Saturday, April 4, 2009

Illusions and Reality

A direct link to the above video is at

Here's a link to an article published yesterday at it talks about fascinating new research being conducted at MIT regarding the ways our senses interact with each other.

Have you ever thought about how much our brains are synthesizing the input that comes in from our senses into one coherent whole? With sight, sound, smell, touch, and taste we perceive not five worlds but one. Adding other senses, like equilibrioception (balance and acceleration), thermoception (heat and cold), proprioception (relative positions of the parts of the body), and nociception (physiological pain), only makes us appreciate that much more what a complex set of data is coming in, to be knit together into one experience that becomes our conscious and unconscious observation of the world around us.

The surprising information this MIT study reveals is that it shows how one sense can trump another in surprising ways, as part of the synthesis process we're talking about here. It demonstrates this by using a variation on what's known as the waterfall illusion, which you can read about in the wikipedia article on motion after-effects. The waterfall illusion occurs when you watch falling water for a minute or so, then look over at the rocks and they appear to be slowly rising.

Here's a YouTube video called "LSD Trip" that provides another nice example of motion after-effects:

A direct link to the above video is at

Back in October 2008, in Predicting the Future (Here Come the Aliens), we talked about other optical illusions that demonstrate how much our minds are responsible for what we see around us. A few weeks after I published that entry, there was another article at called "Optical Illusions: Caused by Eye or Brain?", which talked about microsaccades - the tiny involuntary motions of the eye that help us to see the world around us by continually providing very slightly different input. I talked about microsaccades back in August 2007 in a blog entry called Constructive Interference. Amazingly, without microsaccades, it turns out that we would quickly become blind to any stationary objects around us unless we were continually moving our heads around.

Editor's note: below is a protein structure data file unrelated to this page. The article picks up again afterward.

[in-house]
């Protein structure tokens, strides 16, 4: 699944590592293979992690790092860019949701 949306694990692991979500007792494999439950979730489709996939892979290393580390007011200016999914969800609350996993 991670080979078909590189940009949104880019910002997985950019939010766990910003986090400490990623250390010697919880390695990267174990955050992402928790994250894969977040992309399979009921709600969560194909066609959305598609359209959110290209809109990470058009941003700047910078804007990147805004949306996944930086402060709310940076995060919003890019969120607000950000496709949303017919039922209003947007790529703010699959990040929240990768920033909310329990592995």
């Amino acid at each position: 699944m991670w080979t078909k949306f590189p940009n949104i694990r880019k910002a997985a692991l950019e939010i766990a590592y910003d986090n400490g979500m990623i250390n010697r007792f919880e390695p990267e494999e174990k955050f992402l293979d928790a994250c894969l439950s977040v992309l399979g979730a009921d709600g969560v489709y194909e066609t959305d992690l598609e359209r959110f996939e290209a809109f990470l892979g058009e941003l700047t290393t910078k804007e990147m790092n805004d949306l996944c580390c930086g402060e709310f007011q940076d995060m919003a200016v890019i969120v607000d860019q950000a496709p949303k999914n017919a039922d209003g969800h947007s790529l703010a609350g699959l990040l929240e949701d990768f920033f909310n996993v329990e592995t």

By the time we're thinking about the unbelievably complex amount of information that we are processing instant by instant throughout the day, I've proposed that it's really not that big a leap to think that there could be some multi-dimensional awareness of our non-local universe which each of us already possesses, and that experiences like instinct, intuition, deja vu, simultaneous inspiration, creativity, the power of music, empathy, and even much more supernatural concepts than that might all be indications of our ability to perceive and process information which comes from beyond the already complex "now" of any particular moment in spacetime. Mind boggling? Sure. But like most of the concepts we play with in this project, if we take these ideas one at a time and enfold them together, seeing how one can be encapsulated within another, we can work our way back out to the biggest picture of all, where all of this happens simultaneously as part of the enfolded symmetry state which Gevin Giorbran called SOAPS, the Set Of All Possible States. As we discussed last time, physicist Tim Palmer is now calling that biggest picture of all The Invariant Set, but mystics, philosophers, and scientists have all come up with other ways of thinking about exactly the same thing.

Speaking of mystics, last time we looked at a video by artist Charles Gilchrist, who I've really become a fan of. Here's the next video in that same series of his about sacred geometry, another way of thinking about the parts of our reality which exist outside of spacetime. Regular readers of my blog will recognize a lot of the same themes that I am constantly playing with in Charles Gilchrist's inspiring work.

A direct link to the above video is at

Enjoy the journey!

Rob Bryanton

Next - The Time Paradox

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